Friday, June 22, 2012

The Cent of Swine

This is a post that I feel needs revisiting because it is an important factor in the farming industry. Manure management is also an environmental issue and John Q Public needs to know more about the renewable resource (and money saving resource) that we are producing. Enjoy...

A lot of folks whine, cry, and complain about the smell of a hog house but let me tell you...that, my friends, is money you are smelling. Don't get me wrong, we aren't a bunch of suits snapping our greedy claws at every dollar we see; we are family farmers. That means family owned and operated but farming is first and foremost a matter what kind of farming you do. Furthermore, which is better, natural or chemical? Well, when it comes to fertilizer, I'll take natural over chemical any day of the week.

I ran across an interesting blog post The smell of money from a blog I follow, Brumm Speaks Out. In his post, Mike explains the financial benefits of utilizing swine waste as a natural fertilizer. He also describes the nutrients found in hog waste. Of course, here at Bacon Blogger HQ we have always appreciated our manure but here is a mathematical breakdown excerpted from Mike Brumm's post:

The average composition of the manure in pounds per 1000 gal of manure was 60 pounds of nitrogen, 30 pounds of phosphate (P2O5), 35 pounds of potash (K2O), 7 pounds of sulfur and 1 pound of zinc.

At the same time, I’ve seen prices quoted for commercial fertilizer in the range of $800/ton for anhydrous ammonia (82% N), $600/ton for phosphate and $800/ton for potash. Applying these values to the above manure analysis, the manure is worth $42.80/1000 gallons as it is removed from the pit.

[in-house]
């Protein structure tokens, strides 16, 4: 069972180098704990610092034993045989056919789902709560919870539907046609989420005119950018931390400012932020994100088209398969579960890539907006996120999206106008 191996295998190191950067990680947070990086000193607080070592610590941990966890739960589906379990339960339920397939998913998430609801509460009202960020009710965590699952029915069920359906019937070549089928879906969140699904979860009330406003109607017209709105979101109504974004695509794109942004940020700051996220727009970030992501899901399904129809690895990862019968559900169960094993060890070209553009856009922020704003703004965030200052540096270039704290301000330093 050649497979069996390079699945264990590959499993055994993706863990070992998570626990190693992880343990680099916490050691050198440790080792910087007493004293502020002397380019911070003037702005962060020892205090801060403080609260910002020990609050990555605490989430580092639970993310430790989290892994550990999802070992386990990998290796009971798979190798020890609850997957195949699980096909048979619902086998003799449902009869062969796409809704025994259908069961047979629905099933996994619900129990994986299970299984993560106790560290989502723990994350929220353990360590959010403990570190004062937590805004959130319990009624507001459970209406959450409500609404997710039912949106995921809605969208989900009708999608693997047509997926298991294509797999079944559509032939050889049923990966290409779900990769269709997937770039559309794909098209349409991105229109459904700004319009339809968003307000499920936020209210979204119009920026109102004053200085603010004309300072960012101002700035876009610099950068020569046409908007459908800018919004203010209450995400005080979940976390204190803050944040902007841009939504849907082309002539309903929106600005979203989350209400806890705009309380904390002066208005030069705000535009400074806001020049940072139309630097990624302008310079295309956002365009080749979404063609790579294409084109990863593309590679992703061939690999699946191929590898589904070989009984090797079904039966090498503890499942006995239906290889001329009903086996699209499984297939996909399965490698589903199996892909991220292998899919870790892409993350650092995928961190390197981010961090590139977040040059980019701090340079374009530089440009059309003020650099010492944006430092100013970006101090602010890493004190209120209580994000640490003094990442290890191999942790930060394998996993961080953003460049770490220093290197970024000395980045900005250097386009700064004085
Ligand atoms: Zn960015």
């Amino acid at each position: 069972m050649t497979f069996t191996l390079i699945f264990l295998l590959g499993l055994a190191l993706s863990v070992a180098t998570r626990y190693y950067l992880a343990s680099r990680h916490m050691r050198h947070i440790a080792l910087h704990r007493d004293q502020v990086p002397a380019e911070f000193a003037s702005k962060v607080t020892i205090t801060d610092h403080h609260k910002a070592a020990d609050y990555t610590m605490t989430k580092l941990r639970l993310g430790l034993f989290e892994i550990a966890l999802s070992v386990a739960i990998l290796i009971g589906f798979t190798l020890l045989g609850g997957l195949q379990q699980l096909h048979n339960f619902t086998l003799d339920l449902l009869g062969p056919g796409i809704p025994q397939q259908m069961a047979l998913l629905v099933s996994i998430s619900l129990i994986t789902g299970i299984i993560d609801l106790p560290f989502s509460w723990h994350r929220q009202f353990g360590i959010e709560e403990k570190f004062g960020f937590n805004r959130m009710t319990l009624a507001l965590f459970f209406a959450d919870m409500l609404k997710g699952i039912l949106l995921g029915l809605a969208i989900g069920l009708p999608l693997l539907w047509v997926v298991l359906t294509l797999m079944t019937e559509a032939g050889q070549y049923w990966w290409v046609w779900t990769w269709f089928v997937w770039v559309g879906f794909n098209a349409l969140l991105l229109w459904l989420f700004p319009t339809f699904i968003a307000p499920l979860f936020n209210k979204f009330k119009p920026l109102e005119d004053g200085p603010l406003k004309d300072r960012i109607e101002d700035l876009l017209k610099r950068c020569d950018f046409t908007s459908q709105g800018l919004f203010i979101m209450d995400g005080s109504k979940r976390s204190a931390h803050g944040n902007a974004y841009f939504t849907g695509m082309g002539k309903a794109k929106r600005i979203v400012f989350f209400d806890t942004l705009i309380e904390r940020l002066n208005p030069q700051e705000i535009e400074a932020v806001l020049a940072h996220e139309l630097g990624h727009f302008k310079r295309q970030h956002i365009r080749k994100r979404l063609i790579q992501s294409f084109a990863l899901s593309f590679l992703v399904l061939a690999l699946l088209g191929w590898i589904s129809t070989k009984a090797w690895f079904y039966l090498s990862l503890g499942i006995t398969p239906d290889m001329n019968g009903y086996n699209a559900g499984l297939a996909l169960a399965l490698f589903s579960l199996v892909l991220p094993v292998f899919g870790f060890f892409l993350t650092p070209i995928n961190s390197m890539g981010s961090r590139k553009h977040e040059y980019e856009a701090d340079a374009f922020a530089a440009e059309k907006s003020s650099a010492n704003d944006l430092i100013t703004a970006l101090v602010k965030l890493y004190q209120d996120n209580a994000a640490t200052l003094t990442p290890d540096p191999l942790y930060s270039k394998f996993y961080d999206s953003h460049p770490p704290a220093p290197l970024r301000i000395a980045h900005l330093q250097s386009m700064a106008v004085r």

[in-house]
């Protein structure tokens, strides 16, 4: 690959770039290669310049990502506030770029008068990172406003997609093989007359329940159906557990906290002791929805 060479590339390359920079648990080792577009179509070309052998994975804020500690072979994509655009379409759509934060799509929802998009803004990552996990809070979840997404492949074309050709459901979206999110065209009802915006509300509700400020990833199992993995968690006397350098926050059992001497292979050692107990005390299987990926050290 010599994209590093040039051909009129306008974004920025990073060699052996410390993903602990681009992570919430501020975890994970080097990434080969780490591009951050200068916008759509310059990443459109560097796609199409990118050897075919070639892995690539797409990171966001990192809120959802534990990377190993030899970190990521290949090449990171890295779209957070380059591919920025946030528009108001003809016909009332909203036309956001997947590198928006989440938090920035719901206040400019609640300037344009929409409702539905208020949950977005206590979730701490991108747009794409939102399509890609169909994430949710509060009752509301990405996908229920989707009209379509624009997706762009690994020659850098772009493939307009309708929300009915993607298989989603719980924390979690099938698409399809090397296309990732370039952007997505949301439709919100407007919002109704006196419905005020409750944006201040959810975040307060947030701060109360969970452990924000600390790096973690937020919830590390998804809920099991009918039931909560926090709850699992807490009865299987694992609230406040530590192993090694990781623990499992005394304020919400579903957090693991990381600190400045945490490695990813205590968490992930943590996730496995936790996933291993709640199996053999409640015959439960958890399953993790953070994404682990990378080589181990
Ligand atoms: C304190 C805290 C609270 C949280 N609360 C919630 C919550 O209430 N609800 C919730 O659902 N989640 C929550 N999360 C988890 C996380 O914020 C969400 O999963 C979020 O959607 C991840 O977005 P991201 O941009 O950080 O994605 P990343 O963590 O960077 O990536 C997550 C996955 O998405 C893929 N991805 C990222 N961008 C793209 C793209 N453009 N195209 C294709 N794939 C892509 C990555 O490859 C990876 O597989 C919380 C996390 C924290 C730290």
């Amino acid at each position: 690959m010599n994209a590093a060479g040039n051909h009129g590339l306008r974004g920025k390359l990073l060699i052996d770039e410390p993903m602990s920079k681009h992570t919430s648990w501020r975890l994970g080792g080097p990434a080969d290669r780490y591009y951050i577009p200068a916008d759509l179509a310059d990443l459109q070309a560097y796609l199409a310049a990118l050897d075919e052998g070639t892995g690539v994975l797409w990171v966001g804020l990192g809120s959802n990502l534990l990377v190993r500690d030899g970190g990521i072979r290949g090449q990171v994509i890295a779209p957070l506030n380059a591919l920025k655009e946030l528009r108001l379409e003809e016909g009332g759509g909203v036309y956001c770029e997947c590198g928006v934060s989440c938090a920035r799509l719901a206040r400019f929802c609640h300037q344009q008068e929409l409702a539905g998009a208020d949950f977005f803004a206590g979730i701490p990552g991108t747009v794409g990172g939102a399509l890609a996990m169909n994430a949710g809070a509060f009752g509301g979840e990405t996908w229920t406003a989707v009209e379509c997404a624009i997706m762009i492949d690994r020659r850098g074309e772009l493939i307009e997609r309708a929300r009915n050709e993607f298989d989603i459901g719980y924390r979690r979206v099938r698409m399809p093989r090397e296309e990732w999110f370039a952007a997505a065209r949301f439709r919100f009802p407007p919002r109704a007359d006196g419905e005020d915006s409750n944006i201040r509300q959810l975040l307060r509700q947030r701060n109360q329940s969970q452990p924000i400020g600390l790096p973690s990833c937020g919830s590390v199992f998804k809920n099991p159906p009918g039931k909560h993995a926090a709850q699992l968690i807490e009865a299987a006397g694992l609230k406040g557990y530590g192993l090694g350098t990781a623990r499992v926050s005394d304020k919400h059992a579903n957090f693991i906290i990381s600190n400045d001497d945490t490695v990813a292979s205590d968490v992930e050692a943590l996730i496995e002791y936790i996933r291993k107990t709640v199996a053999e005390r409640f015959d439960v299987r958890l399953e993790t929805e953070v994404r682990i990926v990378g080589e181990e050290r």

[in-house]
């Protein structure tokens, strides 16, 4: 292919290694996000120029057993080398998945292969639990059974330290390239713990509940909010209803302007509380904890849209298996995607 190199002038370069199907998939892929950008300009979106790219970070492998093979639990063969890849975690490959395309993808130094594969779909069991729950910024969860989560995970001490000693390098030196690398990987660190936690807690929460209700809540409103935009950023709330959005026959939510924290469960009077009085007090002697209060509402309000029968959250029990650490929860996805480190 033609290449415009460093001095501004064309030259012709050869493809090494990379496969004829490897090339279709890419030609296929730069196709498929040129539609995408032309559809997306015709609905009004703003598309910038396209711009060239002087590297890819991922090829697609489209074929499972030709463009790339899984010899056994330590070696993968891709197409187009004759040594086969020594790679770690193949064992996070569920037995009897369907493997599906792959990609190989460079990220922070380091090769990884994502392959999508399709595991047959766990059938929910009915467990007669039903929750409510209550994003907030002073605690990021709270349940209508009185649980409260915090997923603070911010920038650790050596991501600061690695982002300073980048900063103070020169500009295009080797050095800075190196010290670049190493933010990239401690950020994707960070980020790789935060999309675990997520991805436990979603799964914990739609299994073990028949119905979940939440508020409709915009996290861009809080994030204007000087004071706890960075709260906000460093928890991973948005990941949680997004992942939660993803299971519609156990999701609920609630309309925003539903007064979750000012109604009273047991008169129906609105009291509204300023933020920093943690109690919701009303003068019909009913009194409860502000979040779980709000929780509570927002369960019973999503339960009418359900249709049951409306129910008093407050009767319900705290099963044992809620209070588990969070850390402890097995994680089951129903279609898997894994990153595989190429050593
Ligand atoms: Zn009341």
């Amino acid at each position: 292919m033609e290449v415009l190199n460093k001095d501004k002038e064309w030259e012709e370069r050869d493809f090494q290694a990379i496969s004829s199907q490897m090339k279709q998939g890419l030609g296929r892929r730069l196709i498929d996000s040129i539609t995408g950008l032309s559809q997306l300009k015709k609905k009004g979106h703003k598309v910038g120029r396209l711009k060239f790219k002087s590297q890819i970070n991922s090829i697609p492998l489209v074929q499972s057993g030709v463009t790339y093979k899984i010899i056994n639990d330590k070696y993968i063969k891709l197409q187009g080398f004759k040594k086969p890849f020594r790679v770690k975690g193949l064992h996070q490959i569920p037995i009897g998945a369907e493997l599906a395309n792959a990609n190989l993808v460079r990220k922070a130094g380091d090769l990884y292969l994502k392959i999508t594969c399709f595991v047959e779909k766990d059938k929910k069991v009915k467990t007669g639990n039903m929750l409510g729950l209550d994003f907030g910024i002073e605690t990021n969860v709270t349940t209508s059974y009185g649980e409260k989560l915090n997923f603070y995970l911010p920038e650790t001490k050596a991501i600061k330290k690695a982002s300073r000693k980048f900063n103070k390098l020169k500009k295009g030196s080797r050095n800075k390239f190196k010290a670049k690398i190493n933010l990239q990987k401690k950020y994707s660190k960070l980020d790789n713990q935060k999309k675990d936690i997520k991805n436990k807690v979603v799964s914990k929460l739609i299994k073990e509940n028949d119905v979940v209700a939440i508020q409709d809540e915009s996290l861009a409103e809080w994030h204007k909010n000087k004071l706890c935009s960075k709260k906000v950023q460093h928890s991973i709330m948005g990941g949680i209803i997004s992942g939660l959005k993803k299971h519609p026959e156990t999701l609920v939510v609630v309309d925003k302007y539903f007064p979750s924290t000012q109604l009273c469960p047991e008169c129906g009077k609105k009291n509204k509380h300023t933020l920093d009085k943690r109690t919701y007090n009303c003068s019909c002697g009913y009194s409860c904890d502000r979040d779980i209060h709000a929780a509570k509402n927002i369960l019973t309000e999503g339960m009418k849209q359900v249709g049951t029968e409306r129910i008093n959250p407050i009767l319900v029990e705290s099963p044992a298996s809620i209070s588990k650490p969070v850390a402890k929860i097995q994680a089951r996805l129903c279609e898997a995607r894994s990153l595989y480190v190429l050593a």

For a wean to finish barn, you get about 340 gallons of manure per pig space per year or a net value at time of land application of $9.25 per pig space. For a 1250 head facility, this is $11,560.

When applied at 180 pounds of nitrogen per acre (3,000 gallons per acre), this becomes 8.2 pig spaces per acre from a grow-finish barn with a total land need of 150 acres.

Now, to put this into perspective, I'll give you the scoop on pig poop. To use a chemical fertilizer it will cost a farmer around $200 to $300 per acre; whereas for manure, we only pay what it cost to run the machinery--which doesn't even come close to $300 per acre. We also apply manure for other farmers and charge a fraction of what it cost to use chemical fertilizers. Furthermore, according to recent Canadian research manure actually helps rebuild topsoil. I think we can safely say that manure isn't waste, it is one of the most valuable byproducts from pigs. And, with proper waste management it can be an invaluable renewable resource for farmers.

Here is another scoop on pig poop:

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